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dc.contributor.authorHoylman, Zachary H.
dc.contributor.authorJencso, Kelsey G.
dc.contributor.authorHu, Jia
dc.contributor.authorHolden, Zachary A.
dc.contributor.authorMartin, Justin T.
dc.contributor.authorGardner, W. Payton
dc.date.accessioned2019-08-13T22:50:13Z
dc.date.available2019-08-13T22:50:13Z
dc.date.issued2019-03-25
dc.identifier.citationHoylman, Z. H., Jencso, K. G., Hu, J., Holden, Z. A., Martin, J. T., & Gardner, W. P. ( 2019). The climatic water balance and topography control spatial patterns of atmospheric demand, soil moisture, and shallow subsurface flow. Water Resources Research, 55, 2370– 2389. https://doi.org/10.1029/2018WR023302en_US
dc.identifier.issn0043-1397
dc.identifier.doi10.1029/2018wr023302
dc.identifier.urihttp://hdl.handle.net/10150/633823
dc.description.abstractCatchment hydrometeorology and the organization of shallow subsurface flow are key drivers of active contributing areas and streamflow generation. However, understanding how the climatic water balance and complex topography contribute to these processes from hillslope to catchment scales remains difficult. We compared time series of vapor pressure deficits and soil moisture to the climatic water balance and topographic variables across six zero-order catchments in the Lubrecht Experimental Forest (Montana, USA). We then evaluated how local hydrometeorology (volumetric water content and atmospheric vapor pressure deficit) affected the spatial occurrence of shallow subsurface flow. Generalized linear mixed model analysis revealed significant, temporally stable (monthly and seasonal average) patterns of hydrometeorology that can be predicted by the topographic wetness index and the dynamic climatic water deficit (CWD = potential evapotranspiration - actual evapotranspiration). Intracatchment patterns were significantly correlated to the topographic wetness index, while intercatchment patterns were correlated to spatiotemporal variance in the CWD during each time period. Spatial patterns of shallow subsurface flow were related to the hydrometeorological conditions of the site. We observed persistent shallow subsurface flow in convergent hillslope positions, except when a catchment was positioned in locations with high CWDs (low elevations and southerly aspects). Alternatively, we observed persistent subsurface flow across all hillslope positions (even 70-m upslope from the hollow) when catchments were positioned in locations with especially low CWDs (northerly aspects and high elevations). These results highlight the importance of considering the superposition of the catchment-scale climatic water balance and hillslope-scale topography when characterizing hydrometeorology and shallow subsurface flow dynamics.en_US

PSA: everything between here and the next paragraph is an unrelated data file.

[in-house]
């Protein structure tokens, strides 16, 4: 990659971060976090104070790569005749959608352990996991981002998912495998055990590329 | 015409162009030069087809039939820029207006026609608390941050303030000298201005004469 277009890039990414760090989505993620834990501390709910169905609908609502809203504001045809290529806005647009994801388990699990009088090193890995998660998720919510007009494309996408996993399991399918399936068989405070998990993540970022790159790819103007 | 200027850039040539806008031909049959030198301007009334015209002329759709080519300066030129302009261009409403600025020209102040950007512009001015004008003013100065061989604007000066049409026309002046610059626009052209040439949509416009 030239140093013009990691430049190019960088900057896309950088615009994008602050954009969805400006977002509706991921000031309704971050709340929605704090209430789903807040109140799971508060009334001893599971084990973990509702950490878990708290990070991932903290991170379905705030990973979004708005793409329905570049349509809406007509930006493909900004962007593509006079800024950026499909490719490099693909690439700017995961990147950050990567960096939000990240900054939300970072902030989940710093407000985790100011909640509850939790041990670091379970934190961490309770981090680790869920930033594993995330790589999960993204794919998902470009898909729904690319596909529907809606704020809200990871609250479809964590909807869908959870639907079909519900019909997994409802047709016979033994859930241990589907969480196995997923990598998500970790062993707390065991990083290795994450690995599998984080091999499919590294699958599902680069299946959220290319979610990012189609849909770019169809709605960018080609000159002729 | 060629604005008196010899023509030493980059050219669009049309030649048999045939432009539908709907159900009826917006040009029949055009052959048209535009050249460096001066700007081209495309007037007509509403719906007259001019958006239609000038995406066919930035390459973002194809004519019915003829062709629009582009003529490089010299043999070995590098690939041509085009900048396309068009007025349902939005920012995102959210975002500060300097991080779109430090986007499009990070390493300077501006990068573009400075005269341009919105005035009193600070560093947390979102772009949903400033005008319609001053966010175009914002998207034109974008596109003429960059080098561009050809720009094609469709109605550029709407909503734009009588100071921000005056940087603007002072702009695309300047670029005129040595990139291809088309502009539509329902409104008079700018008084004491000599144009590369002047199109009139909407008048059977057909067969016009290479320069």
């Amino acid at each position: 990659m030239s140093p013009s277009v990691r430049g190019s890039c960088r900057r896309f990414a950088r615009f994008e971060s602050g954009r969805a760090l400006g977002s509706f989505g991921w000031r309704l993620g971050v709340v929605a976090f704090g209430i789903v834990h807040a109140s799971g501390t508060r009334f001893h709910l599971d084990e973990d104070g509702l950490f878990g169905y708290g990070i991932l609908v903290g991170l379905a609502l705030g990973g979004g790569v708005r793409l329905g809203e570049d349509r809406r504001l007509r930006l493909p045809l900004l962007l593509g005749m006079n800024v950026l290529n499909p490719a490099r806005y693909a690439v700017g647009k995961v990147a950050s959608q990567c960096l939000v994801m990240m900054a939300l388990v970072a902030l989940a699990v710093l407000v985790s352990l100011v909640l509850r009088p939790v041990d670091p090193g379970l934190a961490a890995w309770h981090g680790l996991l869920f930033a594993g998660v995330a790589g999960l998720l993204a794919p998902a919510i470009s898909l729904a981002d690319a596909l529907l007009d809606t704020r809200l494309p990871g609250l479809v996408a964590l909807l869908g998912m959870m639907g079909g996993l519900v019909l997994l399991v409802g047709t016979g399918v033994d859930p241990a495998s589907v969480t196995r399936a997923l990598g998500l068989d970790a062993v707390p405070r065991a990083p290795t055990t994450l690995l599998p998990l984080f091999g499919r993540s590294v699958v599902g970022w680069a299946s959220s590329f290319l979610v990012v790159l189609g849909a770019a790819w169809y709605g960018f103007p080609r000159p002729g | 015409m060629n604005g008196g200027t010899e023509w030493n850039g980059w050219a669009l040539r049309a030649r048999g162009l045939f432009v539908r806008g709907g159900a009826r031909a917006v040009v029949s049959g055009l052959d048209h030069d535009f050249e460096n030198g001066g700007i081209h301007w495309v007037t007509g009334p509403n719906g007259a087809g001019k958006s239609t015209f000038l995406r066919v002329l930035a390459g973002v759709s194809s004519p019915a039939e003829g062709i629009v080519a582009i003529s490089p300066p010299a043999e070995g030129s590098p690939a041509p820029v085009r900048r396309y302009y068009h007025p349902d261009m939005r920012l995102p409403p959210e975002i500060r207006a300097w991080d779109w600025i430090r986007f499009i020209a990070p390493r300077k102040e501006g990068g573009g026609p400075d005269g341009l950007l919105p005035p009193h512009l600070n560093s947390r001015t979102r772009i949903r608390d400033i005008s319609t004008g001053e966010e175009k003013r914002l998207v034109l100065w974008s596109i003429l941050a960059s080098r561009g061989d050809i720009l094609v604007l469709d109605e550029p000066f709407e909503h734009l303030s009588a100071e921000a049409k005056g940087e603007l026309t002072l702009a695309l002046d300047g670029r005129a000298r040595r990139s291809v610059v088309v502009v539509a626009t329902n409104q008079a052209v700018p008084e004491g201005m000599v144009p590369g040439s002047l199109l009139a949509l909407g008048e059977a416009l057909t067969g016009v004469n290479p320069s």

dc.description.sponsorshipUSDA NIFA McIntire Stennis award [233327]; NSF grants [DEB-1457749, DEB-1457720]; NASA applied science program Wildland Fire award [NNH11ZDA001N-FIRES]; NSF EPSCoR through the Montana Institute on Ecosystemsen_US
dc.language.isoenen_US
dc.publisherAMER GEOPHYSICAL UNIONen_US
dc.rights©2019. American Geophysical Union. All Rights Reserved.en_US
dc.subjecttopographyen_US
dc.subjecthydrometeorologyen_US
dc.subjectclimatic water balanceen_US
dc.subjectsoil moistureen_US
dc.subjecthydrologic connectivityen_US
dc.subjectshallow subsurface flowen_US
dc.titleThe Climatic Water Balance and Topography Control Spatial Patterns of Atmospheric Demand, Soil Moisture, and Shallow Subsurface Flowen_US
dc.typeArticleen_US
dc.contributor.departmentUniv Arizona, Sch Nat Resources & Environmen_US
dc.identifier.journalWATER RESOURCES RESEARCHen_US
dc.description.note6 month embargo; published online: 19 February 2019en_US
dc.description.collectioninformationThis item from the UA Faculty Publications collection is made available by the University of Arizona with support from the University of Arizona Libraries. If you have questions, please contact us at repository@u.library.arizona.edu.en_US
dc.eprint.versionFinal published versionen_US
dc.source.volume55
dc.source.issue3
dc.source.beginpage2370-2389


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